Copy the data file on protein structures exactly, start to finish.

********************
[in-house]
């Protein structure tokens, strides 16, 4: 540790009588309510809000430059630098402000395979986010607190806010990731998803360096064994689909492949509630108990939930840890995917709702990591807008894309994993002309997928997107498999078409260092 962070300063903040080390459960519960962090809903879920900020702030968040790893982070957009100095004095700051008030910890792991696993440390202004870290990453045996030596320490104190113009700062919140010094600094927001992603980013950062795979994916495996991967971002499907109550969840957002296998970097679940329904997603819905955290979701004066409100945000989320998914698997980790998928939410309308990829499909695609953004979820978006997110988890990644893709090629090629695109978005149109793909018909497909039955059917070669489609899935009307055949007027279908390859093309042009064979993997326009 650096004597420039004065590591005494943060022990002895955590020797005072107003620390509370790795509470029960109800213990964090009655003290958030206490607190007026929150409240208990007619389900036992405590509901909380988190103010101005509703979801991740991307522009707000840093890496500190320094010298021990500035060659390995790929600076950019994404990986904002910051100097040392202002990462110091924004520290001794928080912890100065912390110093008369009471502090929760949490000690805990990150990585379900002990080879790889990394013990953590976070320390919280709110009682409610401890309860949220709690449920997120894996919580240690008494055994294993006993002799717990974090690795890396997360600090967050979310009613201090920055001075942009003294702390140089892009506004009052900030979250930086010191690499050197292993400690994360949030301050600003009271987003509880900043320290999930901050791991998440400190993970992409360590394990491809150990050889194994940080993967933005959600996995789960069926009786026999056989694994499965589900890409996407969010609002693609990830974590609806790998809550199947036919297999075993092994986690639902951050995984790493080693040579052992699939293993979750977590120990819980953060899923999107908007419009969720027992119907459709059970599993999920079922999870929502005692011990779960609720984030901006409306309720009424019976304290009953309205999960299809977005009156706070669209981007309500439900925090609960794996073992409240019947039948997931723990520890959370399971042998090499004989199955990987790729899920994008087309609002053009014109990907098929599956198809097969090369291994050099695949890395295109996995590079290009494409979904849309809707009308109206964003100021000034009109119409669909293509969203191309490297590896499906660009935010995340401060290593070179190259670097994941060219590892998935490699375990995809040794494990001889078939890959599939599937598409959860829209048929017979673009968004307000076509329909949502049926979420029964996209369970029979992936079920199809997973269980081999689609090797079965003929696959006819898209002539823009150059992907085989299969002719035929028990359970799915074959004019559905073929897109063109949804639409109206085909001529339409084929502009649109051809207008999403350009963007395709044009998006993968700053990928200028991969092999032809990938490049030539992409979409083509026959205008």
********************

[in-house]
């Protein structure tokens, strides 16, 4: 540790009588309510809000430059630098402000395979986010607190806010990731998803360096064994689909492949509630108990939930840890995917709702990591807008894309994993002309997928997107498999078409260092 962070300063903040080390459960519960962090809903879920900020702030968040790893982070957009100095004095700051008030910890792991696993440390202004870290990453045996030596320490104190113009700062919140010094600094927001992603980013950062795979994916495996991967971002499907109550969840957002296998970097679940329904997603819905955290979701004066409100945000989320998914698997980790998928939410309308990829499909695609953004979820978006997110988890990644893709090629090629695109978005149109793909018909497909039955059917070669489609899935009307055949007027279908390859093309042009064979993997326009 650096004597420039004065590591005494943060022990002895955590020797005072107003620390509370790795509470029960109800213990964090009655003290958030206490607190007026929150409240208990007619389900036992405590509901909380988190103010101005509703979801991740991307522009707000840093890496500190320094010298021990500035060659390995790929600076950019994404990986904002910051100097040392202002990462110091924004520290001794928080912890100065912390110093008369009471502090929760949490000690805990990150990585379900002990080879790889990394013990953590976070320390919280709110009682409610401890309860949220709690449920997120894996919580240690008494055994294993006993002799717990974090690795890396997360600090967050979310009613201090920055001075942009003294702390140089892009506004009052900030979250930086010191690499050197292993400690994360949030301050600003009271987003509880900043320290999930901050791991998440400190993970992409360590394990491809150990050889194994940080993967933005959600996995789960069926009786026999056989694994499965589900890409996407969010609002693609990830974590609806790998809550199947036919297999075993092994986690639902951050995984790493080693040579052992699939293993979750977590120990819980953060899923999107908007419009969720027992119907459709059970599993999920079922999870929502005692011990779960609720984030901006409306309720009424019976304290009953309205999960299809977005009156706070669209981007309500439900925090609960794996073992409240019947039948997931723990520890959370399971042998090499004989199955990987790729899920994008087309609002053009014109990907098929599956198809097969090369291994050099695949890395295109996995590079290009494409979904849309809707009308109206964003100021000034009109119409669909293509969203191309490297590896499906660009935010995340401060290593070179190259670097994941060219590892998935490699375990995809040794494990001889078939890959599939599937598409959860829209048929017979673009968004307000076509329909949502049926979420029964996209369970029979992936079920199809997973269980081999689609090797079965003929696959006819898209002539823009150059992907085989299969002719035929028990359970799915074959004019559905073929897109063109949804639409109206085909001529339409084929502009649109051809207008999403350009963007395709044009998006993968700053990928200028991969092999032809990938490049030539992409979409083509026959205008």